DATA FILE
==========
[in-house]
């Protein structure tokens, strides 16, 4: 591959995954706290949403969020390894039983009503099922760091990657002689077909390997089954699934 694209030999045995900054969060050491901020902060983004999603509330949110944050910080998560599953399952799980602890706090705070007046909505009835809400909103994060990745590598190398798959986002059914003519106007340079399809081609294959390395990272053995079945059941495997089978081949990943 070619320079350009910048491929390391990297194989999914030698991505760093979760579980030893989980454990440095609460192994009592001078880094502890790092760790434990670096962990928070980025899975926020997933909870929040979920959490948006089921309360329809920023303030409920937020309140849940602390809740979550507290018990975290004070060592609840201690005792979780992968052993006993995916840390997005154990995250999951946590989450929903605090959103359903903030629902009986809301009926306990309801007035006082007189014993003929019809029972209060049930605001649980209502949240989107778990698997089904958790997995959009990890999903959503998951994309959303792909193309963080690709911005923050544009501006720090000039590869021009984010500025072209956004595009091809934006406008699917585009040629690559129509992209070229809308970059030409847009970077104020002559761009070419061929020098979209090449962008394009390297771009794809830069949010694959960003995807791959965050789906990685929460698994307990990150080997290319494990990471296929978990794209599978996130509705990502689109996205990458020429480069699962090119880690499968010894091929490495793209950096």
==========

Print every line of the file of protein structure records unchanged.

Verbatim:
[in-house]
């Protein structure tokens, strides 16, 4: 591959995954706290949403969020390894039983009503099922760091990657002689077909390997089954699934 694209030999045995900054969060050491901020902060983004999603509330949110944050910080998560599953399952799980602890706090705070007046909505009835809400909103994060990745590598190398798959986002059914003519106007340079399809081609294959390395990272053995079945059941495997089978081949990943 070619320079350009910048491929390391990297194989999914030698991505760093979760579980030893989980454990440095609460192994009592001078880094502890790092760790434990670096962990928070980025899975926020997933909870929040979920959490948006089921309360329809920023303030409920937020309140849940602390809740979550507290018990975290004070060592609840201690005792979780992968052993006993995916840390997005154990995250999951946590989450929903605090959103359903903030629902009986809301009926306990309801007035006082007189014993003929019809029972209060049930605001649980209502949240989107778990698997089904958790997995959009990890999903959503998951994309959303792909193309963080690709911005923050544009501006720090000039590869021009984010500025072209956004595009091809934006406008699917585009040629690559129509992209070229809308970059030409847009970077104020002559761009070419061929020098979209090449962008394009390297771009794809830069949010694959960003995807791959965050789906990685929460698994307990990150080997290319494990990471296929978990794209599978996130509705990502689109996205990458020429480069699962090119880690499968010894091929490495793209950096």